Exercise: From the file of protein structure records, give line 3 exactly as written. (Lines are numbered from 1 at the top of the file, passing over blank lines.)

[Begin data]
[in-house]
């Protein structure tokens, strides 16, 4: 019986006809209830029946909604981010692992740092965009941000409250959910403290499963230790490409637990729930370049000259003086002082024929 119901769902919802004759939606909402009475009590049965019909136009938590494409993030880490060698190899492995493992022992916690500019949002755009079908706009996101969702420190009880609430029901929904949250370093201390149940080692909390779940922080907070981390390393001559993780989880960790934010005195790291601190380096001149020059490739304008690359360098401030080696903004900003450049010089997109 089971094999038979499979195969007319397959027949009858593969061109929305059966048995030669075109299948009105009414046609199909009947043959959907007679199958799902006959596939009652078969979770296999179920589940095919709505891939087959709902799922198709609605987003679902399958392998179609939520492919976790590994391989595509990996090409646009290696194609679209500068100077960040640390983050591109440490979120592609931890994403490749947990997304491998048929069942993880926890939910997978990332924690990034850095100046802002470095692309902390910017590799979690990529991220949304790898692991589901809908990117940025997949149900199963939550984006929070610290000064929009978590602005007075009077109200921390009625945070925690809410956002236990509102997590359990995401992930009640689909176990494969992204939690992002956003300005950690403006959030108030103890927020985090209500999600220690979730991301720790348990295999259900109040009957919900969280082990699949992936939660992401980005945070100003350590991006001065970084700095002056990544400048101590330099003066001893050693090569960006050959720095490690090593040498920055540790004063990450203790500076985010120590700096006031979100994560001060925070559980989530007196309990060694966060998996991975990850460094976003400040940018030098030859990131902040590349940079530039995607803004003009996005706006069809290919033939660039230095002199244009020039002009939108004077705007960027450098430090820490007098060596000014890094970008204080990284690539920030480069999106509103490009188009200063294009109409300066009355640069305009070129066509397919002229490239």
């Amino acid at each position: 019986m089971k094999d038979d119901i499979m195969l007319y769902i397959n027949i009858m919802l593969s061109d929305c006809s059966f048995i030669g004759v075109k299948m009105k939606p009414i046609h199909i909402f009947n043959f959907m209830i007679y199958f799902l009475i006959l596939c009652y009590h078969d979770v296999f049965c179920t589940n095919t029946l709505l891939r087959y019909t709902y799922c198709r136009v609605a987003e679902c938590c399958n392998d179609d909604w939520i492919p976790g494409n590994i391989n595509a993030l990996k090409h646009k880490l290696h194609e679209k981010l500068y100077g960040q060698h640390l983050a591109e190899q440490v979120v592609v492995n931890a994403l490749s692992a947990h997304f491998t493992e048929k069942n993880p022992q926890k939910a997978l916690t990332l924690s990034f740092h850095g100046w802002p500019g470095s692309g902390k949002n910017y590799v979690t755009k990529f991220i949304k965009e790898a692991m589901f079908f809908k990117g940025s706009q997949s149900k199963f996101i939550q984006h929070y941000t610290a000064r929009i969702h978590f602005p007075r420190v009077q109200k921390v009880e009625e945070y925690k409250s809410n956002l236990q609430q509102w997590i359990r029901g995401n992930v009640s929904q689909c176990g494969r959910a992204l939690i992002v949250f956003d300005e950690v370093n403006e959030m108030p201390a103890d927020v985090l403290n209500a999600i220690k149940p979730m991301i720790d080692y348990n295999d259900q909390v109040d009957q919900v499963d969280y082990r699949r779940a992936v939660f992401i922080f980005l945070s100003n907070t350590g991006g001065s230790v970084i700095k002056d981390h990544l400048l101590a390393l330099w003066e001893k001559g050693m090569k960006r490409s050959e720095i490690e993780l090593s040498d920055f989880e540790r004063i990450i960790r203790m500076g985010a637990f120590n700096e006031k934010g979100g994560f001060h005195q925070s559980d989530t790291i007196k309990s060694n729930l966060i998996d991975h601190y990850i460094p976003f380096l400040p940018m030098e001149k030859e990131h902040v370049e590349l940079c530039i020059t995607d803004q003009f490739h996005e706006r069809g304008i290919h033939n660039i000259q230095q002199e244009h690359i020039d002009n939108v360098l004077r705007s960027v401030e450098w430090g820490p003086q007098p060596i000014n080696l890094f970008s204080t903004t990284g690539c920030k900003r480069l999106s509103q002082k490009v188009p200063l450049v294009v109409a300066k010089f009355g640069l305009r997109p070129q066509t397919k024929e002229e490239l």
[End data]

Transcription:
């Amino acid at each position: 019986m089971k094999d038979d119901i499979m195969l007319y769902i397959n027949i009858m919802l593969s061109d929305c006809s059966f048995i030669g004759v075109k299948m009105k939606p009414i046609h199909i909402f009947n043959f959907m209830i007679y199958f799902l009475i006959l596939c009652y009590h078969d979770v296999f049965c179920t589940n095919t029946l709505l891939r087959y019909t709902y799922c198709r136009v609605a987003e679902c938590c399958n392998d179609d909604w939520i492919p976790g494409n590994i391989n595509a993030l990996k090409h646009k880490l290696h194609e679209k981010l500068y100077g960040q060698h640390l983050a591109e190899q440490v979120v592609v492995n931890a994403l490749s692992a947990h997304f491998t493992e048929k069942n993880p022992q926890k939910a997978l916690t990332l924690s990034f740092h850095g100046w802002p500019g470095s692309g902390k949002n910017y590799v979690t755009k990529f991220i949304k965009e790898a692991m589901f079908f809908k990117g940025s706009q997949s149900k199963f996101i939550q984006h929070y941000t610290a000064r929009i969702h978590f602005p007075r420190v009077q109200k921390v009880e009625e945070y925690k409250s809410n956002l236990q609430q509102w997590i359990r029901g995401n992930v009640s929904q689909c176990g494969r959910a992204l939690i992002v949250f956003d300005e950690v370093n403006e959030m108030p201390a103890d927020v985090l403290n209500a999600i220690k149940p979730m991301i720790d080692y348990n295999d259900q909390v109040d009957q919900v499963d969280y082990r699949r779940a992936v939660f992401i922080f980005l945070s100003n907070t350590g991006g001065s230790v970084i700095k002056d981390h990544l400048l101590a390393l330099w003066e001893k001559g050693m090569k960006r490409s050959e720095i490690e993780l090593s040498d920055f989880e540790r004063i990450i960790r203790m500076g985010a637990f120590n700096e006031k934010g979100g994560f001060h005195q925070s559980d989530t790291i007196k309990s060694n729930l966060i998996d991975h601190y990850i460094p976003f380096l400040p940018m030098e001149k030859e990131h902040v370049e590349l940079c530039i020059t995607d803004q003009f490739h996005e706006r069809g304008i290919h033939n660039i000259q230095q002199e244009h690359i020039d002009n939108v360098l004077r705007s960027v401030e450098w430090g820490p003086q007098p060596i000014n080696l890094f970008s204080t903004t990284g690539c920030k900003r480069l999106s509103q002082k490009v188009p200063l450049v294009v109409a300066k010089f009355g640069l305009r997109p070129q066509t397919k024929e002229e490239l």